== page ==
Chance Encounters II
My home waters offer some wonderful opportunities.
There are Atlantic salmon in the Spring, adult sea trout
in the summer along with Grilses. Then in the Fall, a second
batch of sea run Brook Trout arrive. There is also the
pictureque landscape, the colours of Automne, the peace
By Chris Chin
I can add to this list of opportunities, the chance encounters
one can have while exploring a run or when you settle in at
a picnic table to have a snack.
A few years ago I had one such opportunity.
I had come down to fish for the second batch of sea trout
in late October. The season for these juvenile Brookies had
been fabulous up until then. I signed in and pulled in at the
#8 pool. I walked out onto the beach just as two elderly
gentlemen were coming back along the beach.
As we met, I asked how the fishing had been that morning (it
was now about 10h00). One of the two replied:
"We're been coming here for the past three years and we've
never caught a trout."
Wow! This won't do. I asked if I could have a look at their fly.
Sure enough, they were using some sort of streamer, almost
00 long shank. I said they must be from Quebec City. With
a surpised look, they said yes. I quickly explained that the
fellow who sold them their flies has never fished here and always
sends folks here with that rig. (the shop there closed several years
I explained that there were some trout on this side of the river,
but the real action can be found on the other side in the eddy.
I offered to ferry them across. Introductions were made. They
were both named Fernand.
The younger of the two accepted, so I pulled the canoe down to
the beach and we were shortly on the other side. I re-rigged his
leader and put on one of my flies.
Fernand (#1) asked me to cast first so that he could see how to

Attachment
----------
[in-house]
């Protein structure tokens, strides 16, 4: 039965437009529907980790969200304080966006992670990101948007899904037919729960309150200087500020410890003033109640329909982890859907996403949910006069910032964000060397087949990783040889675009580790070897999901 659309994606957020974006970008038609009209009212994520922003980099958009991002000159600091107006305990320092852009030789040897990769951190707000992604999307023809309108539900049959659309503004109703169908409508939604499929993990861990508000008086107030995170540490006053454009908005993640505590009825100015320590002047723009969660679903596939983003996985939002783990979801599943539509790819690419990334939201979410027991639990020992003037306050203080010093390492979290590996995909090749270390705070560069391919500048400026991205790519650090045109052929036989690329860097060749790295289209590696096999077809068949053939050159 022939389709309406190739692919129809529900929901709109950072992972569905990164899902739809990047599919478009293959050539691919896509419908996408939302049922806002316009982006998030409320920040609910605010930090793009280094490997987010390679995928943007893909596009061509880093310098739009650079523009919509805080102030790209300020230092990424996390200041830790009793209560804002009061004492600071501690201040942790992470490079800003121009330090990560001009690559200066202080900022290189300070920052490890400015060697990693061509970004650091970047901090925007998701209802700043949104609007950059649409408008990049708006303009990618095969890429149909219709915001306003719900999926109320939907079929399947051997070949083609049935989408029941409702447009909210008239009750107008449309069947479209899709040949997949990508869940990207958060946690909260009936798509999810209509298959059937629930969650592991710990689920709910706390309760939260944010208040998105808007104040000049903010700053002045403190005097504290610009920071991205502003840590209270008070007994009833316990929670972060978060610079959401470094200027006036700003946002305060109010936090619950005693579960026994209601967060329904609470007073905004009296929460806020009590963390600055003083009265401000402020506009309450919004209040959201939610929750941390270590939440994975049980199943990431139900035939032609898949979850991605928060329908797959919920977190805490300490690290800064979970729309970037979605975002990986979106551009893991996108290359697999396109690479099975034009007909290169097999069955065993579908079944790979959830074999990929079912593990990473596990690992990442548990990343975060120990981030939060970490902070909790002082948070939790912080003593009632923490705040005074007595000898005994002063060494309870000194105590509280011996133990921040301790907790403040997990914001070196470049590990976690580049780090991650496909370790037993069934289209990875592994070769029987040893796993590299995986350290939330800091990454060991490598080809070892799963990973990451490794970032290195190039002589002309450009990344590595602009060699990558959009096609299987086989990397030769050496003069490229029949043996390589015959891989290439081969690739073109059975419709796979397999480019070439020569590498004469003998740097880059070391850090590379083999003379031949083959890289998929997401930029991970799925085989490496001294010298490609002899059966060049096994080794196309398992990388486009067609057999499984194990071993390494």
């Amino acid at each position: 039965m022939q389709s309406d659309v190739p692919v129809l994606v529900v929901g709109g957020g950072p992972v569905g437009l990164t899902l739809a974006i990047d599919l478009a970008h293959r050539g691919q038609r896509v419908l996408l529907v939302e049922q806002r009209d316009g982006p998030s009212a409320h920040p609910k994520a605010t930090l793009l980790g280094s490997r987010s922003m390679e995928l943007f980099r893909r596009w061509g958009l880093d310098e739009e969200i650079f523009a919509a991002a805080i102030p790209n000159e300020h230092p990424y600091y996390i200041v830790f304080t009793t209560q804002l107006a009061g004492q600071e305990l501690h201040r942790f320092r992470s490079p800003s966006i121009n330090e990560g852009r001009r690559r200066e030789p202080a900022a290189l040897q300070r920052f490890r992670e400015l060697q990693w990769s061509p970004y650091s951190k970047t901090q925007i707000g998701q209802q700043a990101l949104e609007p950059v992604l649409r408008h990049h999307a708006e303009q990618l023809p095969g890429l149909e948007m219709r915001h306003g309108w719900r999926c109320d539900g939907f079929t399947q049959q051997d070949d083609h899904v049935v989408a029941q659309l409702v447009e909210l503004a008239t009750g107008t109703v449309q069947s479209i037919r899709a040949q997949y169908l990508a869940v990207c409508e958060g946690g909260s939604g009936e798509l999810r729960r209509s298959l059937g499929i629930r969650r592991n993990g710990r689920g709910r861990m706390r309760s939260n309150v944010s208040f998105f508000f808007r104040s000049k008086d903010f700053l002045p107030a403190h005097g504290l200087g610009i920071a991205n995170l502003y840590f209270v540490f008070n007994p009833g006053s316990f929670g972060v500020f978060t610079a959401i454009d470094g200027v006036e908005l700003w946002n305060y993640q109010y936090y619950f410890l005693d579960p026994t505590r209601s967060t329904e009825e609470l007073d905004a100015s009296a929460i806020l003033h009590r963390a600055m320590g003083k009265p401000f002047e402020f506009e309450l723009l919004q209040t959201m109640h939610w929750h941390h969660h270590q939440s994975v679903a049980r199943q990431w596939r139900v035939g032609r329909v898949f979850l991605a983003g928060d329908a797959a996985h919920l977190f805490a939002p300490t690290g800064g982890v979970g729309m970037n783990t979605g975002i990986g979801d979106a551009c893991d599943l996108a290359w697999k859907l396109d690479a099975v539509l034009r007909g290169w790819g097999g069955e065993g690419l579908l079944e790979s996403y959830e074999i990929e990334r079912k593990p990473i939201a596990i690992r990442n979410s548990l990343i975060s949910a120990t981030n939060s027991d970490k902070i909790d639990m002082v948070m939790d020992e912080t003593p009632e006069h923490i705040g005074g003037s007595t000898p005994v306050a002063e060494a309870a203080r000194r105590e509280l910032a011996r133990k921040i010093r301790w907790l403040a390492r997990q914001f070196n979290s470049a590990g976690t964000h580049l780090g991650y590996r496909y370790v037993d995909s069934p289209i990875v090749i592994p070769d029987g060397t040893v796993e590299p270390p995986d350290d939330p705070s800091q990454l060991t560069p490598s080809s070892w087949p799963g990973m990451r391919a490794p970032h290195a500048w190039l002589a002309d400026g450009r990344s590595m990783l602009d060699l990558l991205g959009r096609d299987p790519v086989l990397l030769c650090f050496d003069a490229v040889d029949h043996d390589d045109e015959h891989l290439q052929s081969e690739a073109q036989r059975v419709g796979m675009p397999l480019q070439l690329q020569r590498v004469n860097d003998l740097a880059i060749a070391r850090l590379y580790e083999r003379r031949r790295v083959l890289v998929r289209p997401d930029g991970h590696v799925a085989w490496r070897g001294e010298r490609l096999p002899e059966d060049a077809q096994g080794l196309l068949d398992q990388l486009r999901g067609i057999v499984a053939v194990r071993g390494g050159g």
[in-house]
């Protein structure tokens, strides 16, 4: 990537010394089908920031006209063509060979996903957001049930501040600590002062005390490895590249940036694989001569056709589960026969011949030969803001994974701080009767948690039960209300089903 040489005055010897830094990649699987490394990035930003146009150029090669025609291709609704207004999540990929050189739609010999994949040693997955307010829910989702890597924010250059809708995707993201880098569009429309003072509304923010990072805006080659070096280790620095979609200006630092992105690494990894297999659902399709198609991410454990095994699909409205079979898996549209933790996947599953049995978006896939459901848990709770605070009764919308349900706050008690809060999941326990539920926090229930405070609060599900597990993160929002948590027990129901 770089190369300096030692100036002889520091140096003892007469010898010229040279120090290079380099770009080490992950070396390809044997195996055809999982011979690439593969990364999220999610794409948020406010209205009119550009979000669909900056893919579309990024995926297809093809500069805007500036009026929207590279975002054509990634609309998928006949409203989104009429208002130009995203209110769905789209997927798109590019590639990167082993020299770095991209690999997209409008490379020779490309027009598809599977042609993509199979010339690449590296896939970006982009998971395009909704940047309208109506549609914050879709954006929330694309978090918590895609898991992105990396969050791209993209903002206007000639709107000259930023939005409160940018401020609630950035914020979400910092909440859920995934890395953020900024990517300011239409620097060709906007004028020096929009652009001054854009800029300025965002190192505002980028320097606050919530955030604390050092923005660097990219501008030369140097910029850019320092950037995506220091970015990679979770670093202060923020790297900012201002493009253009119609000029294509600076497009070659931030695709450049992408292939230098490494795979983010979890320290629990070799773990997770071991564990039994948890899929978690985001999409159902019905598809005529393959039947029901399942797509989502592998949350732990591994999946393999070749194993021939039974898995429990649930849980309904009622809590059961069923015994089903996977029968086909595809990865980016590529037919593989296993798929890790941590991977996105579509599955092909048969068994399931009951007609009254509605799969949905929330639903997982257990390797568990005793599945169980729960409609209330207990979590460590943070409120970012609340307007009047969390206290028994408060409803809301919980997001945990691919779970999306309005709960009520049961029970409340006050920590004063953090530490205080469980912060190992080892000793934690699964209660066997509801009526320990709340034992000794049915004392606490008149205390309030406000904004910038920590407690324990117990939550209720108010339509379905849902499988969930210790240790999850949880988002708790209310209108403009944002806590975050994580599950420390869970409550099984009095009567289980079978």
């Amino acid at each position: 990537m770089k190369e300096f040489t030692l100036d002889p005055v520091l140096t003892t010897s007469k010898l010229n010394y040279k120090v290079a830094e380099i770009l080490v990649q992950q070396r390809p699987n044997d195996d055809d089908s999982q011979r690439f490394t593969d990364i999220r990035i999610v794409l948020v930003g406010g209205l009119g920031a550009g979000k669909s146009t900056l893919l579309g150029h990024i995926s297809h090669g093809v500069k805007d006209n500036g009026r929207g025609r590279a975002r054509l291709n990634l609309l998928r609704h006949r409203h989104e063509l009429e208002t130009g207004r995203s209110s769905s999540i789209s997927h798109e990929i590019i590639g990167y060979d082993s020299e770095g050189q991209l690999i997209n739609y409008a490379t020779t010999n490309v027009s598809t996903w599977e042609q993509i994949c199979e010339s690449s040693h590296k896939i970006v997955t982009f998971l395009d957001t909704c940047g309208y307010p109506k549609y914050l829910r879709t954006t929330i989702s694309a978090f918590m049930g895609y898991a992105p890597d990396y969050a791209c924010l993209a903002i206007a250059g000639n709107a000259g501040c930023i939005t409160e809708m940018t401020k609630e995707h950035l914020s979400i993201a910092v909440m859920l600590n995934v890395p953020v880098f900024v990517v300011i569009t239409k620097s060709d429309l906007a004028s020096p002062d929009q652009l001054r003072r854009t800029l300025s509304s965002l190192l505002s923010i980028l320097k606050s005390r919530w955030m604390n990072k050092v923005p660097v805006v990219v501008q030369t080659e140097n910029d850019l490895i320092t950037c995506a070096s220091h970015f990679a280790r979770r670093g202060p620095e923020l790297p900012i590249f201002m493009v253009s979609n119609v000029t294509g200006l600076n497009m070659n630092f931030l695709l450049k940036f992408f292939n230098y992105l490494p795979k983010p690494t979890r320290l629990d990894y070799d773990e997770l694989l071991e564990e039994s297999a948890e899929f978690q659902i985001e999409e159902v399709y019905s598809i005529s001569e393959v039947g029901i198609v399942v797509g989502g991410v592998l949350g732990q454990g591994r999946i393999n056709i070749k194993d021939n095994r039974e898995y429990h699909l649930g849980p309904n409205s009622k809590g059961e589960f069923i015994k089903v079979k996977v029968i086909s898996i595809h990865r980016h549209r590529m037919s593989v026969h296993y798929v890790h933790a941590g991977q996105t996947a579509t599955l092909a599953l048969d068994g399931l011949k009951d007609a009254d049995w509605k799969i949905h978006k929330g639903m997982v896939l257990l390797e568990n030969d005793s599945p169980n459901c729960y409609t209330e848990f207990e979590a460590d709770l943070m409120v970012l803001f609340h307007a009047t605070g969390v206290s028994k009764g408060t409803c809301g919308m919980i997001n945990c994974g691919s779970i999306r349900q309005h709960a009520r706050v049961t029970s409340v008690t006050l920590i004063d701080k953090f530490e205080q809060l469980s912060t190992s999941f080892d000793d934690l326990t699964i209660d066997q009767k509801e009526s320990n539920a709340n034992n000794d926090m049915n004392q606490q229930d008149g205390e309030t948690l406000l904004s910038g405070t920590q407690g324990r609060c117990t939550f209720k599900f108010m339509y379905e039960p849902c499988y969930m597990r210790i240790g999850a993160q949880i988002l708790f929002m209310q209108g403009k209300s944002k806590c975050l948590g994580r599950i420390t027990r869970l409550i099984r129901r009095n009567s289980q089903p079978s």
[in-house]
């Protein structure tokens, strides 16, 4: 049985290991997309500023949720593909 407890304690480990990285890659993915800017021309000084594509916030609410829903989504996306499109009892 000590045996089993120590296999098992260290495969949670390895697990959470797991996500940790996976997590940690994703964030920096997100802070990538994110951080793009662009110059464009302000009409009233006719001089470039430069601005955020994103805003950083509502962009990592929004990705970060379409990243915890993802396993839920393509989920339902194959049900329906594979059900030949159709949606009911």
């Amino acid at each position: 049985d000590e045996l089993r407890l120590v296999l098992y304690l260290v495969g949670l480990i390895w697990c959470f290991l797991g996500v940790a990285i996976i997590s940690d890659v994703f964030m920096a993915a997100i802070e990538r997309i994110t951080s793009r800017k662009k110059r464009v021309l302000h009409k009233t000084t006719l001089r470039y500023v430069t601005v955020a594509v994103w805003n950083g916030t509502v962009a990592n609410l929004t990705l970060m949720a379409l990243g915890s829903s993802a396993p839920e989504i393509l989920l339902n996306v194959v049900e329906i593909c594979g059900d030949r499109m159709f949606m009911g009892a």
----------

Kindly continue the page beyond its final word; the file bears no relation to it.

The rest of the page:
fish the pool. I stripped out thirty feet of line and layed down the
#14 Red Tag (dry) on the pool. In a heart beat a nice little trout
took the fly. When I went to release the trout, Fernand said he'd
keep it if he could. I said, there would be no need.
Fernand set out too and promptly brought to hand a half a dozen trout.
Of which he kept 4. As he was fishing, I called across to Fernand #2
and asked if he was sure he didn't want to give it a try. Still no,
he prefered just to take in the show.
An hour later, Fernand #1 was back on the dry side with his partner.
We exchanged numbers and adresses, promising to meet up again
For nearly a decade we'd cross paths on the river during the September
or October. It would always be a friendly and cherished moment.
About six weeks after our first encounter that late September morning,
I got a package in the mail. Unwrapping it, I was just dumbfounded.
Fernand #2 had done a watercolour of the scene. While we had been
on the far side fishing, he had been sizing up angles, colours and textures.
Burning the memory into his brain.
A few years ago, I met Fernand #1 again. He was accompagnied by
a young fellow, but Fernand #2 wasn't there. Apparently, he had passed
away that year.
In memory of Fernand Auger
I hope all of you have the opportunity to meet need friends
while pursuing your passion. I know my chance encounters
are all cherished moments, and I'm grateful for them. ~ Christopher Chin, Three Rivers Quebec.
Chris Chin is originally from Kamloops,
British Columbia. He has been fly fishing
on and off ever since he was 10 years old.
Chris became serious about the sport within
the last 10 years.
"I'm a forest engineer by day and part time
guide on the Ste-Marguerite River here in
central Quebec. I've been fishing this river
for about 10 years now and started guiding
about 5 years ago when the local guide's
association sort of stopped functioning."
Chris guides mostly for sea run brook trout
and about 30% of the time for Atlantic Salmon.
"I often don't even charge service fees, as
I'm more interested in promoting the river
than making cash. I like to get new comers
to realize that salmon fishing is REALLY for
anyone who cares to try it. Tradition around
here makes some of the old clan see Salmon
fishing as a sport for the rich. Today our
shore lunches are less on the cucumber sandwich
side and more toward chicken pot pie and Jack
Chris is 44 years old as of this writing. He
is of Chinese origin although his parents were
born and raised in Jamaica.
To learn more about the Ste-Marguerite River,
website. You can email Chis at: Flyfishing.firstname.lastname@example.org.
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